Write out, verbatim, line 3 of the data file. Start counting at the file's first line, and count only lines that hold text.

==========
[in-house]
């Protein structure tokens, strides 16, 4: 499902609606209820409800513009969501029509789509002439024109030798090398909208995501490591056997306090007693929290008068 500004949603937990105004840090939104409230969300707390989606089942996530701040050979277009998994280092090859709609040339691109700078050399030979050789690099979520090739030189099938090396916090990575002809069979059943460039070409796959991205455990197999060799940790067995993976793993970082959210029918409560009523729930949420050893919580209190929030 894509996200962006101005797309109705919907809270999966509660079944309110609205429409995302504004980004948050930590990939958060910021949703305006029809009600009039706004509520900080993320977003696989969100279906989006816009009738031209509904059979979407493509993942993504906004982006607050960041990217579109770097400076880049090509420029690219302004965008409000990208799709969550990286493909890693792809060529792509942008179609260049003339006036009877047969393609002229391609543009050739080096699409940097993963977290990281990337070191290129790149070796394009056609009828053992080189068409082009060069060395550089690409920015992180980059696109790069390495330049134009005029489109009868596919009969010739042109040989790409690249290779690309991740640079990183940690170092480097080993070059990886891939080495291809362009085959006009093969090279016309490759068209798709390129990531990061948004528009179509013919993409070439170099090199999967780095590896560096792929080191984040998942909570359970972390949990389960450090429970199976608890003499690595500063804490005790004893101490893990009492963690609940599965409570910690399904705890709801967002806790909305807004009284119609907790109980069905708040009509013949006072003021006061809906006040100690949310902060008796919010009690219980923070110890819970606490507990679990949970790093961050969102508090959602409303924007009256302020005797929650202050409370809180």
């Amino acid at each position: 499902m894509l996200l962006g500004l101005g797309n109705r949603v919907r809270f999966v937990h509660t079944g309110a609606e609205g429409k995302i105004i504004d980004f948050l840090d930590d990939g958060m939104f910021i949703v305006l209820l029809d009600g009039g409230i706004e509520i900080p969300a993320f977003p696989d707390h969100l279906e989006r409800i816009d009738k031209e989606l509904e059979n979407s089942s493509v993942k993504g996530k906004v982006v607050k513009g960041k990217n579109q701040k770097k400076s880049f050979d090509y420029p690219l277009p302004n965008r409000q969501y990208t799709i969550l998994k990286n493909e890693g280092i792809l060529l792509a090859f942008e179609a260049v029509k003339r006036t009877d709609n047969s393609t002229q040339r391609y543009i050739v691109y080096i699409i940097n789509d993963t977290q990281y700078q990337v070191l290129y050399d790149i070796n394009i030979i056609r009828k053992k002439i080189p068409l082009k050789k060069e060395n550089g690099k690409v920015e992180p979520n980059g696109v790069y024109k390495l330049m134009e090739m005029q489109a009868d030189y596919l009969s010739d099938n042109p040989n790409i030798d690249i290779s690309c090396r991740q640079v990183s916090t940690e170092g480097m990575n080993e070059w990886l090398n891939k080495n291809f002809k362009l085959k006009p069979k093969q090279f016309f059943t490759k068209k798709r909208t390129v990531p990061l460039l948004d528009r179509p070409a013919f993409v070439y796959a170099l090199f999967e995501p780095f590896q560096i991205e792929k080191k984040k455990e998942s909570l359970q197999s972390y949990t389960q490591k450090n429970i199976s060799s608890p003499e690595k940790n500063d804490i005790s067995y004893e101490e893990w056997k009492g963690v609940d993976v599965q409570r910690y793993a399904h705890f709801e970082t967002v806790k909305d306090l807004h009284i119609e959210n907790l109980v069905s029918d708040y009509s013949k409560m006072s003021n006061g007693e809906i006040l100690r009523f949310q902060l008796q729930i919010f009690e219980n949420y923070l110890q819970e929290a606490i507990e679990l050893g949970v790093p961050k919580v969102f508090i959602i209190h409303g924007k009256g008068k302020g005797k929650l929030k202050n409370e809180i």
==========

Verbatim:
């Amino acid at each position: 499902m894509l996200l962006g500004l101005g797309n109705r949603v919907r809270f999966v937990h509660t079944g309110a609606e609205g429409k995302i105004i504004d980004f948050l840090d930590d990939g958060m939104f910021i949703v305006l209820l029809d009600g009039g409230i706004e509520i900080p969300a993320f977003p696989d707390h969100l279906e989006r409800i816009d009738k031209e989606l509904e059979n979407s089942s493509v993942k993504g996530k906004v982006v607050k513009g960041k990217n579109q701040k770097k400076s880049f050979d090509y420029p690219l277009p302004n965008r409000q969501y990208t799709i969550l998994k990286n493909e890693g280092i792809l060529l792509a090859f942008e179609a260049v029509k003339r006036t009877d709609n047969s393609t002229q040339r391609y543009i050739v691109y080096i699409i940097n789509d993963t977290q990281y700078q990337v070191l290129y050399d790149i070796n394009i030979i056609r009828k053992k002439i080189p068409l082009k050789k060069e060395n550089g690099k690409v920015e992180p979520n980059g696109v790069y024109k390495l330049m134009e090739m005029q489109a009868d030189y596919l009969s010739d099938n042109p040989n790409i030798d690249i290779s690309c090396r991740q640079v990183s916090t940690e170092g480097m990575n080993e070059w990886l090398n891939k080495n291809f002809k362009l085959k006009p069979k093969q090279f016309f059943t490759k068209k798709r909208t390129v990531p990061l460039l948004d528009r179509p070409a013919f993409v070439y796959a170099l090199f999967e995501p780095f590896q560096i991205e792929k080191k984040k455990e998942s909570l359970q197999s972390y949990t389960q490591k450090n429970i199976s060799s608890p003499e690595k940790n500063d804490i005790s067995y004893e101490e893990w056997k009492g963690v609940d993976v599965q409570r910690y793993a399904h705890f709801e970082t967002v806790k909305d306090l807004h009284i119609e959210n907790l109980v069905s029918d708040y009509s013949k409560m006072s003021n006061g007693e809906i006040l100690r009523f949310q902060l008796q729930i919010f009690e219980n949420y923070l110890q819970e929290a606490i507990e679990l050893g949970v790093p961050k919580v969102f508090i959602i209190h409303g924007k009256g008068k302020g005797k929650l929030k202050n409370e809180i």